Hi all! I'm a newbie - and I'm totally in love with this site! I am making an egg-free, nut-free lego cake. I am not a pro- just an artsy mom who likes to spoil her food allergy kid. I used to live below a pastry chef, and have learned a few skills...
Thanks for all the great info available here! After several days of researching here and on other sites, I have a plan and Questions... Please critique it and make me do a better job!
Overall Effect: A set of various lego cakes that are stacked to look like interlocking legos.
I will be using a vegan vanilla cake recipe with a "buttercream"(my own allergen free kind - it's not a cooked version and is a little denser than traditional buttercream - it's probably about the consistency of the wilton practice stuff recipe) and then rolled fondant as the outerlayer. The vegan cake is somewhat crispy on the edges and makes for a nice crusty edge that should hold up well. I plan to use the bubble tea straws as supports under the overlapping areas. I plan to use the "dam" idea that I've read about to keep they layers from bubbling out under the rf... I will also be using oreo cookies for the pegs on the legos.
1. Do I need a support in addition to the straws? Vegan cake is a bit denser and heavier than normal cake (it's almost like a banana bread texture -crunchy on the edges and softer in the middle).
2. For fondant, I would like to try the MM fondant as I think it sounds tastier than normal RF... Is it as easy to use?
3. For vibrant lego colors - I assume that the coloring paste and intense kneading should be fine... Or is there a better way? I do not have access to an airbrush.
4. When rolling out the RF, do you recommend CS or PS? Or shortening?
5. To get a good plastic look to the legos, should I spray them with oil after construction?
6. To cover the oreos, do I need to put a layer of BC on them too? Any special trick to adhering the pegs to the lego bricks?
7. Smoothing paddles --- I'm just a mom - and I don't want to purchase smoothing paddles when I barely ever make RF cakes... I have a plastic pampered chef cutting board squeege type thing - do you think that might work?
8. How do you make a nice square edge with the RF? Or should I just be happy with a rounded edge?
Sorry for so many questions, I am a perfectionist... and I want that smooth plastic lego look!
TIA!!! FWIW - my little man is always so dismayed when he can't have the cake at other kid's parties... (somehow, a fancy cupcake made by mom still isn't as cool as having what everyone else is having). So it's really special when we have a party at our house and everyone gets his kind of cake! Thanks for helping me to make this very special for him!
Maria, Queen of Food Allergies.
wow! When you have a question you have a question! lol Ok I am not sure I can answer all of these but I will take a crack at some of them. I am not an expert by any means but have worked with the mmf and have done some 3-d and stacked cakes.
I would think that if you spaced your bubble straws out well and used enough to take on the load from your top cake you should be ok. When in doubt though I would get yourself some dowels. They are rather inexpensive and can certainly save you a lot of heart ache and hard work in a pinch.
The mmf is fabulous! I have tried doing it several different ways and if you look under the recipe section on here you will see that a lot of the folks on here have found ways to simplify the process and turn out a terrific fondant. My kids and clients love it! It tastes loads better than some of the store bought and its a lot easier on the pocket book.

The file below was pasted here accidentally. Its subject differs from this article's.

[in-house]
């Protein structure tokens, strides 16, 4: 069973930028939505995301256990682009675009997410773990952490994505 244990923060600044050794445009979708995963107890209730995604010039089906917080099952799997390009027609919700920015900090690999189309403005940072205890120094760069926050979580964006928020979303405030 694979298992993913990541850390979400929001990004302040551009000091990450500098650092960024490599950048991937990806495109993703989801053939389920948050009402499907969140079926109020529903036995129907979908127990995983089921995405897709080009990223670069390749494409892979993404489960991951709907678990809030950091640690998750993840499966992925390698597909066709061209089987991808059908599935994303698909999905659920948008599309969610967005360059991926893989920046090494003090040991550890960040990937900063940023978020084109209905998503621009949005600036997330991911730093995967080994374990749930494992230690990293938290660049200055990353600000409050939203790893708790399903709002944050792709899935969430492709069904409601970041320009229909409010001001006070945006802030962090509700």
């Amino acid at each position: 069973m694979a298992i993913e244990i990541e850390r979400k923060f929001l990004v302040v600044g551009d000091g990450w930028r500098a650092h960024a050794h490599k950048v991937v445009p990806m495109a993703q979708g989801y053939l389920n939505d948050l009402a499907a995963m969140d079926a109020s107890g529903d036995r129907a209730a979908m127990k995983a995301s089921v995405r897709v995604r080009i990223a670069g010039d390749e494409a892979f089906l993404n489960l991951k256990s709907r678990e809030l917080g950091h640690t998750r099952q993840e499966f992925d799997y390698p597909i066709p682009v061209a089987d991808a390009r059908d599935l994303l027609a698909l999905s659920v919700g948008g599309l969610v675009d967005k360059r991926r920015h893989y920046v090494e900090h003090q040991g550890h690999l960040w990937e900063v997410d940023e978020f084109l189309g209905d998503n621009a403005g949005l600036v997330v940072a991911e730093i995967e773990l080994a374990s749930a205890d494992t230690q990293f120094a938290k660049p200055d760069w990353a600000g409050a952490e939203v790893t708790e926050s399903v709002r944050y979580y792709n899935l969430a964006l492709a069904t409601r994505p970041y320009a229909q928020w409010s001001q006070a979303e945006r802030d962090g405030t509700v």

For vibrant colors I would do what you have planned. You will find that the longer you let the fondant rest after kneading in your color , the better with some colors like red,black, anything you really need dark. It takes a bit for the sugar to fully absorb these colors and develop them. I have found that if I am dissatisfied with the outcome of the color, I go ahead and apply it to my project and then thin down some color with some vodka and brush the color directly on where I need it to be darker. The alcohol evaporates and doesn't melt my sugar or fondant down.
On the rolling out the fondant question.. Everyone has their own way of doing this. It truly has to do with what works best for you. I myself slather my counters with shortening and roll it out then I lightly roll my fondant back over the top of my rolling pin and carry it over the top of my cake and lightly unroll over the top of my bc.
On the plastic look you certainly could use the oil but I would go very light with it since it can definately soften the fondant and cause it to degrade a bit.
If you are completely enveloping the oreo you shouldnt need the bc but understand that the bc helps the fondant stick and it adds a softened look to it.
I smooth my fondant with my hands! I am a cheapo lol my hands seem to work just fine .. some folks swear by those paddles but it is all up to you and what you are most comfortable. I would think that if you are not making a habit of doing these all that often.. it would not be worth even the minimal expense.
It is very difficult to get the sharp edge with fondant. If you are wanting that edge you almost have to cut it and piece it to get the sharp corners etc.
I completely understand what you mean. I too have a special needs child and it is really hard for them to stick out when the other kids can all have things.. I wish him a very happy birthday and you a great deal of luck. You are a special mom for making his special day that much more special. Good luck!!